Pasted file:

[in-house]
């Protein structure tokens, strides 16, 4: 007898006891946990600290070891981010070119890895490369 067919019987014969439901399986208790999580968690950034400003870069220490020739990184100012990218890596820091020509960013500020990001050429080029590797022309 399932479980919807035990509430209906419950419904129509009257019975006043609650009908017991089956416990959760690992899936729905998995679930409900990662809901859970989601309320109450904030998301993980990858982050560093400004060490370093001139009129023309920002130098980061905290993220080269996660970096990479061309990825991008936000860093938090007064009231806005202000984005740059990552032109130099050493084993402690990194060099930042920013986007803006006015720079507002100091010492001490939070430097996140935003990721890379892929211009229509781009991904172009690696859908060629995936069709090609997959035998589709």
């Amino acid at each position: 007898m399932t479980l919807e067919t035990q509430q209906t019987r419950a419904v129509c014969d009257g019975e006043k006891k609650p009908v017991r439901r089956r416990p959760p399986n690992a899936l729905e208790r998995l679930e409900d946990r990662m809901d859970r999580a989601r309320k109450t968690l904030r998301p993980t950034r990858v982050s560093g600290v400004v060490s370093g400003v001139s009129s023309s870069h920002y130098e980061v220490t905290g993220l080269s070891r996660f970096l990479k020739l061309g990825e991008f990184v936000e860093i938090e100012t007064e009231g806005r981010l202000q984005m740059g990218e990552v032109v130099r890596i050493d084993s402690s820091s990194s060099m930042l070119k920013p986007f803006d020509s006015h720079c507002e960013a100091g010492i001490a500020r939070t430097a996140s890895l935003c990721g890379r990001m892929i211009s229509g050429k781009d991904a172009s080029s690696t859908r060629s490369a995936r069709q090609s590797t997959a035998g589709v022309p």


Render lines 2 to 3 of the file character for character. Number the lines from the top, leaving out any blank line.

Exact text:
């Protein structure tokens, strides 16, 4: 007898006891946990600290070891981010070119890895490369 067919019987014969439901399986208790999580968690950034400003870069220490020739990184100012990218890596820091020509960013500020990001050429080029590797022309 399932479980919807035990509430209906419950419904129509009257019975006043609650009908017991089956416990959760690992899936729905998995679930409900990662809901859970989601309320109450904030998301993980990858982050560093400004060490370093001139009129023309920002130098980061905290993220080269996660970096990479061309990825991008936000860093938090007064009231806005202000984005740059990552032109130099050493084993402690990194060099930042920013986007803006006015720079507002100091010492001490939070430097996140935003990721890379892929211009229509781009991904172009690696859908060629995936069709090609997959035998589709």
């Amino acid at each position: 007898m399932t479980l919807e067919t035990q509430q209906t019987r419950a419904v129509c014969d009257g019975e006043k006891k609650p009908v017991r439901r089956r416990p959760p399986n690992a899936l729905e208790r998995l679930e409900d946990r990662m809901d859970r999580a989601r309320k109450t968690l904030r998301p993980t950034r990858v982050s560093g600290v400004v060490s370093g400003v001139s009129s023309s870069h920002y130098e980061v220490t905290g993220l080269s070891r996660f970096l990479k020739l061309g990825e991008f990184v936000e860093i938090e100012t007064e009231g806005r981010l202000q984005m740059g990218e990552v032109v130099r890596i050493d084993s402690s820091s990194s060099m930042l070119k920013p986007f803006d020509s006015h720079c507002e960013a100091g010492i001490a500020r939070t430097a996140s890895l935003c990721g890379r990001m892929i211009s229509g050429k781009d991904a172009s080029s690696t859908r060629s490369a995936r069709q090609s590797t997959a035998g589709v022309p």